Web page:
Why It’s Good to be the Minority Sometimes

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When you are the only one in the crowd who looks like you and talks like you, it’s a strange feeling. But it’s a valuable experience for us know what it is like to be really different from everyone else.

This happens occasionally on missions trip. I have had a few experiences where I was alone in a foreign country; I didn’t speak the language and I couldn’t read the signs. This happened to me both in Haiti and in Indonesia. Talk about feeling vulnerable! I tried to make myself as unnoticeable as possible. I didn’t want to bring attention to myself. No eye contact, look confident and brave, try to look tough so as to discourage any would-be thugs looking for an easy mark. And once those experiences were over, it was a huge relief to get back with a more familiar crowd – where I was like everyone else.

The picture above is my 2 year-old granddaughter, Sophia. She is being raised in Central America where her parents direct an orphanage (casashalom.net).  She is the only white child among 70. Blonde hair and blues eyes really stand out. If her family remains there, she will be raised as a member of the minority culture. While she will certainly face challenges because of this, she will grow up with a unique perspective on life.

The more of a minority you are, the more you feel out of place. Well, you are out of place – that’s the point! Stuff happens in your heart when it is painfully obvious that you are not like everyone else.

I think that there is tremendous value in, from time to time, being in the minority:

  • You learn compassion and empathy for people who live this way. Many people spend their entire lives as a minority. They can never truly relax. They are always being profiled. Now you know a little bit about how they feel – there is value in that.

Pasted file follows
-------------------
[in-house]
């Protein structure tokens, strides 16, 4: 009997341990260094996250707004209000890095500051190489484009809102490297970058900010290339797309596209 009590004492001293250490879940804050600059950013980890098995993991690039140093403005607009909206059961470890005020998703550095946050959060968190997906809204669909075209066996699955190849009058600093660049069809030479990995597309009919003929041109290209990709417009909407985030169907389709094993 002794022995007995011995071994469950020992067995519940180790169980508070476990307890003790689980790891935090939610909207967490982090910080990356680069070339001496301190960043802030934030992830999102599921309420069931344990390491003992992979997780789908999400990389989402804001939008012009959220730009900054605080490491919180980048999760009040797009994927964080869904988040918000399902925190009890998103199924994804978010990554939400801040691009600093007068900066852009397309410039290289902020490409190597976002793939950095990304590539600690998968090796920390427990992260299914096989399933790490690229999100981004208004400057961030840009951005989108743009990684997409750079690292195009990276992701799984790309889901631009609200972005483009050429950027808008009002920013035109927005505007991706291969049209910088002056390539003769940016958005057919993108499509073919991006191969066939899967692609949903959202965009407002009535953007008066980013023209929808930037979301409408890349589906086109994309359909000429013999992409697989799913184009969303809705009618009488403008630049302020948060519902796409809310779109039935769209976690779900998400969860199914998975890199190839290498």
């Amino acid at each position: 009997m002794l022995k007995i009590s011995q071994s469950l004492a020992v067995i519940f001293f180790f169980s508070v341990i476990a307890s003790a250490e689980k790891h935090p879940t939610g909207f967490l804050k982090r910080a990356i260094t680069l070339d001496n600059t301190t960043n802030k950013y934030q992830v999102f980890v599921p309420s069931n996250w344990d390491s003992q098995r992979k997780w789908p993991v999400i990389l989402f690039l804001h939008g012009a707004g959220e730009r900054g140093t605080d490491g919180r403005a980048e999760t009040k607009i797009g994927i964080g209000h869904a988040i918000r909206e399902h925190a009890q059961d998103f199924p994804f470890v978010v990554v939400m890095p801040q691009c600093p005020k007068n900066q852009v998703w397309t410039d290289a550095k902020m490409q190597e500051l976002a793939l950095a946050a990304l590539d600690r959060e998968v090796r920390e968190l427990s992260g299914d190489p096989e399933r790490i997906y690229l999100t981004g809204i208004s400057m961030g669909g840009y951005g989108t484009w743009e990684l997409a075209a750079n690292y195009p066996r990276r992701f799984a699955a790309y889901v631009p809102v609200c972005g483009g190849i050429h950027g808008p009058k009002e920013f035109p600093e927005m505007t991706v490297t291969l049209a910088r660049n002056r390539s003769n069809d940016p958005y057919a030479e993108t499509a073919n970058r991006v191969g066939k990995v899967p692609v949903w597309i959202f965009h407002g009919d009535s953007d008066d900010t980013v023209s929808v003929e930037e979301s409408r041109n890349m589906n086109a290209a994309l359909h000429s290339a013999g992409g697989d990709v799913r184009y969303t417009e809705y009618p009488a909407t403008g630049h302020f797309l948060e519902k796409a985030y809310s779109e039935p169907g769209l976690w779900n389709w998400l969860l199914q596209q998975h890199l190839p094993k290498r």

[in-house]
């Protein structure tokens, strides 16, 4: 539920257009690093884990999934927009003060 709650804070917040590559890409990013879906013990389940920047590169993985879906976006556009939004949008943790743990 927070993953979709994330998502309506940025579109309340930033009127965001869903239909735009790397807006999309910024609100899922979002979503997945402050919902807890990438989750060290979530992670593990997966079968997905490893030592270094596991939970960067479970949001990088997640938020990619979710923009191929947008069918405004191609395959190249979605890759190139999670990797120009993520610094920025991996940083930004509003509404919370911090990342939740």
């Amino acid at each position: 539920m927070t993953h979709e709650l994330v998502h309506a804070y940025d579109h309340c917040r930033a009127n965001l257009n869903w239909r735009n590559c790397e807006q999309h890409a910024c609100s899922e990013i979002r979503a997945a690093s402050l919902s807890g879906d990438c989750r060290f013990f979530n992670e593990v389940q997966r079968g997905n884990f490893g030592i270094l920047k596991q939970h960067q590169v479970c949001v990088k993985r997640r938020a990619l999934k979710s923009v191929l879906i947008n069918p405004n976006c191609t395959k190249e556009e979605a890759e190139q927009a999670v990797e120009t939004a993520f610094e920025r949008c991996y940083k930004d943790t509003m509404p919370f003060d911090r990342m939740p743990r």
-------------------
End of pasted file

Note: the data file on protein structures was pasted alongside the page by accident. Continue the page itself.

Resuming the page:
• You increase your awareness of and sensitivity to the culture around you. You watch others and try to behave as they do. Becoming a part of the people takes top priority. This is a valuable skill for missionaries.  The Apostle Paul discusses this in I Corinthians 9:19-23.
  • You walk carefully, not wanting to offend someone or create a cultural faux pas. One unintentionally rude mannerism can get you into big trouble.  You grow in your ability to relate to other cultures.
  • Your vulnerability keeps your ego in check. It’s hard to be arrogant when everyone thinks you are strange.
  • You learn to appreciate your familiar surroundings. Once you get back home, you can feel the security of your safe zone, and it feels nice.

I believe this also relates to our lives as Christ-followers on this earth. The Bible tells us that we are aliens; we are not citizens of this world (John 17:14, Philippians 3:20, I Peter 2:11).  We must remember that we are out of place here. Let’s not get too comfortable. Let’s not let down our guard. Let’s walk carefully. Remember, we are the minority.

Go for it. Take a trip or put yourself in a situation where you are the one who is different. Be deliberate about it. I think it will change your perspective.

the new “no”

What do you think of this statement? “No response is the new ‘no’.” Here is what I mean: When you ask someone for something or request someone to get involved in a particular thing and you hear nothing back from them…you can assume that the answer is “no.” Apparently it is no longer necessary to actually say “no”. Saying nothing at all will suffice.

Our church staff experiences this frequently. My daughter, Jessica is a missionary and has to search for churches in which to raise support. From what she tells me, it is very common to receive no response at all from Pastors. Voicemails and emails remain unanswered most of the time.

I know I have been guilty of this. I get a message from a salesman or a band or an itinerate preacher who wants to be invited to come to our church. It is always uncomfortable to make that return call. I’d rather not, but I try. Putting myself on the other end of that call, I would rather hear a “no” than to be left hanging.

I just wanted to post this as an encouragement to leaders. People deserve to be treated with respect. It doesn’t feel good to be on the receiving end of a “no” response, but it sure beats being left hanging.  We realize it is difficult to do. But go ahead and respond – with a “no” (assuming your answer is not “yes”).  You will feel better and the person you are responding to will feel better.  And then they can move on to the next person they need to ask.